Last year the newly appointed head of Nokia issued a famous letter in which it stated that they were standing on the decks of a burning platform . Although they were correct in identifying most of the faults, they decided to go with a bold “make or break” strategy of tying up with Windows to develop a series of smartphones running the Windows Mobile OS.
As I wrote in an earlier post, it is the responsibility of large companies like Nokia, Google and Windows to sponsor innovation because they have both the size and the financial stomach to weather short term losses for the long term benefits. However Nokia sought to discontinue both MeeGo, which could have provided alternatives and Symbian , which had been their bread and butter O/S for a long time. The problem with discontinuing a remarkable O/S like Symbian is that it effectively tied the fates of Nokia to the effectiveness of Windows Mobile. In a starkly mobile world, where we have much more focus on effective streaming of content and data, followed by maximum detail on social channels, Nokia has chosen to place their eggs in two baskets with their phones providing some facilities aimed at ordinary customers while also trying to appease higher end more business oriented customers.
The problem for Nokia is that they fail to identify the target audience of customers correctly . Rather than aim for the ordinary customer who wants ease of use, comfort and maybe a slight cool factor(iPhone, HTC and Samsung ), Nokia needs to aim at the market of business executives. With RIM dying fast, there is a great opportunity in this market. If Nokia works with Windows to develop secure versions of Office, Outlook and other suites, there is a great chance Nokia can sell this package to firms along with the opportunity to build long term contracts in the B2B domain, much like what Windows has done for the last few decades in the business computing space.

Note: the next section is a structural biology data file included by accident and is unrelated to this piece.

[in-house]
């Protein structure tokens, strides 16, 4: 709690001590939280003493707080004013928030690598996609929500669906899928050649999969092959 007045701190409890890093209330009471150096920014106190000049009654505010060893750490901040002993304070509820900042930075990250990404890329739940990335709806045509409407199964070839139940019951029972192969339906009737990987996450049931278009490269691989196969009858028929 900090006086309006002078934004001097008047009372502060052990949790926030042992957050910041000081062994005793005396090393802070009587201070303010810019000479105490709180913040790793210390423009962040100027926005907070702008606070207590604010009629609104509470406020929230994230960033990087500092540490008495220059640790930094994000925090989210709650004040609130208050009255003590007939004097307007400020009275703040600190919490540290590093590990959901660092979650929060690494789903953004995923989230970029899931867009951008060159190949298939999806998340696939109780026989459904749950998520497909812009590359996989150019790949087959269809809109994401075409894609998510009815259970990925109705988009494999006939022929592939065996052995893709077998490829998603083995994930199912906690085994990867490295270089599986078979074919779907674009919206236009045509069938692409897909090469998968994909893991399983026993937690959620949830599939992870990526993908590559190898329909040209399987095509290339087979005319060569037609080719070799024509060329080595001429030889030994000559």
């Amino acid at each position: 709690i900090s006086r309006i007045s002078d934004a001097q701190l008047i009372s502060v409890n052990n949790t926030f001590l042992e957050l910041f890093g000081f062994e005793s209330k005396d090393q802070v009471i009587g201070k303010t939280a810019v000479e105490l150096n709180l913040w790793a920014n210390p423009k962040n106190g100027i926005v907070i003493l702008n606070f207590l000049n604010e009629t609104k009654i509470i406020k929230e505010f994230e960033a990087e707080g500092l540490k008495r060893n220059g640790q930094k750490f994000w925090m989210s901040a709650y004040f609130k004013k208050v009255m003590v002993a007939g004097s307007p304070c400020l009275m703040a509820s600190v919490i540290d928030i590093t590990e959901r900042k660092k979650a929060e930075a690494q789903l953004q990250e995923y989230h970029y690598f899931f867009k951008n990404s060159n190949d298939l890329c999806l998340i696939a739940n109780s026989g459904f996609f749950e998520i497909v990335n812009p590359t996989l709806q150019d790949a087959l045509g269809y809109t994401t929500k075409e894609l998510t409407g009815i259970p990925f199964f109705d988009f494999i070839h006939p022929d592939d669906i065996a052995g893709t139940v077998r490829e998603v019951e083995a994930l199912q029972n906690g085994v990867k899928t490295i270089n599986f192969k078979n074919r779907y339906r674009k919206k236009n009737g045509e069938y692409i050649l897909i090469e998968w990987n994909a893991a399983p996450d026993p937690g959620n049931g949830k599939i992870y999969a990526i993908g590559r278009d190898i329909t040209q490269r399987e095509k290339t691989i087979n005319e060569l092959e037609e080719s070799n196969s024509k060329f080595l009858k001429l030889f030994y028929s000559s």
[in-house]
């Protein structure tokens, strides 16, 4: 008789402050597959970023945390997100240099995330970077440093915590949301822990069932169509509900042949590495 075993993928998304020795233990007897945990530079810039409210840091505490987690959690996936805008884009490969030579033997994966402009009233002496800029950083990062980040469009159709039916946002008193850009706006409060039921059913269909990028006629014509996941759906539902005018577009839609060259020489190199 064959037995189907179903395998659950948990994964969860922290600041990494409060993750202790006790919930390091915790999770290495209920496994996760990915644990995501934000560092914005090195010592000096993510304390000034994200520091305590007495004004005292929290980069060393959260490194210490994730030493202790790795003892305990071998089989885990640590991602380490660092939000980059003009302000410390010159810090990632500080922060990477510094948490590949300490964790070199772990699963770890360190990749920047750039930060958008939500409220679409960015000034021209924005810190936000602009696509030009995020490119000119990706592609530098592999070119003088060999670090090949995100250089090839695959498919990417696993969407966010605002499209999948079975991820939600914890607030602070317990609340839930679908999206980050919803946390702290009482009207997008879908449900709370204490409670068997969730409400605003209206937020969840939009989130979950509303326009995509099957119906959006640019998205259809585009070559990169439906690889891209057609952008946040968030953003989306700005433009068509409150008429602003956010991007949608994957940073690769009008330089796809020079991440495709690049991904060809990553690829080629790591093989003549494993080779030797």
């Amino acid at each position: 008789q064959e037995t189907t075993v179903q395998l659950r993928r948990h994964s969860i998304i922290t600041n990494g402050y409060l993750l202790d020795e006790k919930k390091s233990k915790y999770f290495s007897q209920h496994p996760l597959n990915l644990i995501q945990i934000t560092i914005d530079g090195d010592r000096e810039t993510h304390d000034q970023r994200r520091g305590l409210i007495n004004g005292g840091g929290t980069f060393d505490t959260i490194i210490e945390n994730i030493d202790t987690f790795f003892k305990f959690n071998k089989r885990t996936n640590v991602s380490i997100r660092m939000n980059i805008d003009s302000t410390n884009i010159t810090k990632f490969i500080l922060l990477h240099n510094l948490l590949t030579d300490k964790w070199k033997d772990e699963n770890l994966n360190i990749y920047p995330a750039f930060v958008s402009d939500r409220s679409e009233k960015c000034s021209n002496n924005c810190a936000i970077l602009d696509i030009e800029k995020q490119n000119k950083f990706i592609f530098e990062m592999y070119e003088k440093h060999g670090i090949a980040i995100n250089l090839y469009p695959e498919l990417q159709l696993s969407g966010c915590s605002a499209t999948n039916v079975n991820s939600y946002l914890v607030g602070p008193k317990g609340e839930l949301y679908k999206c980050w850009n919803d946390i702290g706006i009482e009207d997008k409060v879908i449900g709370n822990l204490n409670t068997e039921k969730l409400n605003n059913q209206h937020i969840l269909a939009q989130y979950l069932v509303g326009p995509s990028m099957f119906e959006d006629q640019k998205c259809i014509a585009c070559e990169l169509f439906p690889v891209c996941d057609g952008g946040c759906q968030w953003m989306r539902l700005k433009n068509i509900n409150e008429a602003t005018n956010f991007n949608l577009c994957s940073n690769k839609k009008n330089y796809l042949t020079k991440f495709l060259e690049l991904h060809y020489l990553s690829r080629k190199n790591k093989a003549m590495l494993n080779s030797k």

Another serious problem faced by Nokia is their disinterest in pursuing alternative markets. For example, one of their best selling phones some years back was the Ngage which was a gaming phone. Even though lots of people find Angry Birds and Snake perfectly fine to play on an ordinary phone , there is an untapped market of gamers who would enjoy a gaming phone. Nokia has both the technical knowhow of preparing gaming phones and now a partnership with Windows which provides them access to XBox based games. With the gaming market growing every year, specially in developing nations, there is a great scope for Nokia to adopt this as an alternative market which can provide them with a fall back option in the long run.
Nokia’s latest phones have not really been up to scratch and the possibility looms that unless Nokia and Windows do some soul searching and decide to stop being the follower and become the invader,Nokia might just end up like the people in the Charge of the Light Brigade.